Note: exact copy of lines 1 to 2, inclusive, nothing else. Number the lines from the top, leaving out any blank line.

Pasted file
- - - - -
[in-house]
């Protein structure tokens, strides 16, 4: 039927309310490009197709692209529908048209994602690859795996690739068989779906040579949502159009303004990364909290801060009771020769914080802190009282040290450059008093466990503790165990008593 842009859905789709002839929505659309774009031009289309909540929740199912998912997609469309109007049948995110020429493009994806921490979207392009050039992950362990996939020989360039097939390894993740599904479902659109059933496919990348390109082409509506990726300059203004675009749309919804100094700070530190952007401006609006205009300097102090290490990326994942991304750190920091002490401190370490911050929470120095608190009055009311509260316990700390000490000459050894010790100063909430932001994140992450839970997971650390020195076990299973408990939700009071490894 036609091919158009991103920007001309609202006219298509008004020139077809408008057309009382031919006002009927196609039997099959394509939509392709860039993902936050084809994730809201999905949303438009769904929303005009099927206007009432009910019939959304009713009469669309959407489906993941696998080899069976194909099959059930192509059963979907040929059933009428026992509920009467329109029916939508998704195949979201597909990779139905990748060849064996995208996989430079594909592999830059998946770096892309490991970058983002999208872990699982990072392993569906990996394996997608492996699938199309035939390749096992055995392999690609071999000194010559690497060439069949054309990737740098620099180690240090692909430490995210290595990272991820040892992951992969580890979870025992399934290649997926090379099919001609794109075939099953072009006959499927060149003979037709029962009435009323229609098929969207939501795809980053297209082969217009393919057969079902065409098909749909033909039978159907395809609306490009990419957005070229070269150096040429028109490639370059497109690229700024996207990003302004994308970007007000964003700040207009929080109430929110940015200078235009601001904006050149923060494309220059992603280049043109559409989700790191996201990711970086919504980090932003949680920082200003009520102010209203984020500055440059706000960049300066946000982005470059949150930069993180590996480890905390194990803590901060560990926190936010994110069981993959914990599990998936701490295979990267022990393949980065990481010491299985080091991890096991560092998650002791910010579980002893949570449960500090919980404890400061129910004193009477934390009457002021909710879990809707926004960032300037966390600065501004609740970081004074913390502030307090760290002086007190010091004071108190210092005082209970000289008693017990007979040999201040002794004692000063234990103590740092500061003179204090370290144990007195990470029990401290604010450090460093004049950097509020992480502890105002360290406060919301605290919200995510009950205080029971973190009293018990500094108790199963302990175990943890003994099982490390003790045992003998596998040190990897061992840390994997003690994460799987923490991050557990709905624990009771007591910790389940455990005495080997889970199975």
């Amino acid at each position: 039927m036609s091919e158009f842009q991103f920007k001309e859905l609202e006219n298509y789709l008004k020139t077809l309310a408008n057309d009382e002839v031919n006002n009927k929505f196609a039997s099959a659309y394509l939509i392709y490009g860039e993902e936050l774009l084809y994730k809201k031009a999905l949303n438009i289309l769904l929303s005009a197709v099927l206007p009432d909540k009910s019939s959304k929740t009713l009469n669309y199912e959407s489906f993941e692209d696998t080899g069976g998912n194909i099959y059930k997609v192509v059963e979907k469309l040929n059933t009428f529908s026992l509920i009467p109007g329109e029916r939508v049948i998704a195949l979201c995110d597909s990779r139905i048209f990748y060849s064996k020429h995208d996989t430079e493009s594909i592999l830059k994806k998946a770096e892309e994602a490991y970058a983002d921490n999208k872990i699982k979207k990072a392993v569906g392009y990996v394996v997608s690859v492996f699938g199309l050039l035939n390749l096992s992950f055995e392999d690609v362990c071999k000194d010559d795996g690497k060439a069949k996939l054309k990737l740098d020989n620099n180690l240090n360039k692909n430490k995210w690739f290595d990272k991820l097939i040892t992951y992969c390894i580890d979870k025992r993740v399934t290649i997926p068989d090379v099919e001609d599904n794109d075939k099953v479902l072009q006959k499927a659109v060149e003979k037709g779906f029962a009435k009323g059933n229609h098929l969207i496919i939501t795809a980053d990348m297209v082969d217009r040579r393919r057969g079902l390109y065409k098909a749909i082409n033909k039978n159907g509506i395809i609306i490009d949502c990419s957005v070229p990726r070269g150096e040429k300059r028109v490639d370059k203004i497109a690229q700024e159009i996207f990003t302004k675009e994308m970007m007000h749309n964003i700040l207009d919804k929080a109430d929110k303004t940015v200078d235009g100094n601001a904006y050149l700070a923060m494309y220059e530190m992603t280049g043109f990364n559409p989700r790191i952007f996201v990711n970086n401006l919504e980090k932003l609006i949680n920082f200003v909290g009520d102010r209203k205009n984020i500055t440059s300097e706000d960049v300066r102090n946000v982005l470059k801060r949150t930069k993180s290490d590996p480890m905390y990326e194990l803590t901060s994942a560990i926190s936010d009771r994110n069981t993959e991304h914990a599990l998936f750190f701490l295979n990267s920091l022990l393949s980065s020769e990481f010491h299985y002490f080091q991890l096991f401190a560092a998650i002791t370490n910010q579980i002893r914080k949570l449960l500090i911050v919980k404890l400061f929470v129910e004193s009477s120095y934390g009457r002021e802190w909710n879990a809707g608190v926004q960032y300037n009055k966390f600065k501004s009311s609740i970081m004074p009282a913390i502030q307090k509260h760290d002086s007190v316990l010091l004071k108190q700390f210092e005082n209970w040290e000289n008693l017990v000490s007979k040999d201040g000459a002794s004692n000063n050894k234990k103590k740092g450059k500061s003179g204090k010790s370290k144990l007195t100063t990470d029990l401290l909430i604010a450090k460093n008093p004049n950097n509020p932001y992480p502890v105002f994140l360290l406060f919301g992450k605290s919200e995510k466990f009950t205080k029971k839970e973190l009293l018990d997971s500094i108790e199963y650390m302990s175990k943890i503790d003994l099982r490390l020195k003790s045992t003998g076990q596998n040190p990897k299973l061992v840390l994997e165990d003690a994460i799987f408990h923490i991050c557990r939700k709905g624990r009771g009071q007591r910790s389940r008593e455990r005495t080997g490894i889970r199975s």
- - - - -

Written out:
[in-house]
């Protein structure tokens, strides 16, 4: 039927309310490009197709692209529908048209994602690859795996690739068989779906040579949502159009303004990364909290801060009771020769914080802190009282040290450059008093466990503790165990008593 842009859905789709002839929505659309774009031009289309909540929740199912998912997609469309109007049948995110020429493009994806921490979207392009050039992950362990996939020989360039097939390894993740599904479902659109059933496919990348390109082409509506990726300059203004675009749309919804100094700070530190952007401006609006205009300097102090290490990326994942991304750190920091002490401190370490911050929470120095608190009055009311509260316990700390000490000459050894010790100063909430932001994140992450839970997971650390020195076990299973408990939700009071490894 036609091919158009991103920007001309609202006219298509008004020139077809408008057309009382031919006002009927196609039997099959394509939509392709860039993902936050084809994730809201999905949303438009769904929303005009099927206007009432009910019939959304009713009469669309959407489906993941696998080899069976194909099959059930192509059963979907040929059933009428026992509920009467329109029916939508998704195949979201597909990779139905990748060849064996995208996989430079594909592999830059998946770096892309490991970058983002999208872990699982990072392993569906990996394996997608492996699938199309035939390749096992055995392999690609071999000194010559690497060439069949054309990737740098620099180690240090692909430490995210290595990272991820040892992951992969580890979870025992399934290649997926090379099919001609794109075939099953072009006959499927060149003979037709029962009435009323229609098929969207939501795809980053297209082969217009393919057969079902065409098909749909033909039978159907395809609306490009990419957005070229070269150096040429028109490639370059497109690229700024996207990003302004994308970007007000964003700040207009929080109430929110940015200078235009601001904006050149923060494309220059992603280049043109559409989700790191996201990711970086919504980090932003949680920082200003009520102010209203984020500055440059706000960049300066946000982005470059949150930069993180590996480890905390194990803590901060560990926190936010994110069981993959914990599990998936701490295979990267022990393949980065990481010491299985080091991890096991560092998650002791910010579980002893949570449960500090919980404890400061129910004193009477934390009457002021909710879990809707926004960032300037966390600065501004609740970081004074913390502030307090760290002086007190010091004071108190210092005082209970000289008693017990007979040999201040002794004692000063234990103590740092500061003179204090370290144990007195990470029990401290604010450090460093004049950097509020992480502890105002360290406060919301605290919200995510009950205080029971973190009293018990500094108790199963302990175990943890003994099982490390003790045992003998596998040190990897061992840390994997003690994460799987923490991050557990709905624990009771007591910790389940455990005495080997889970199975």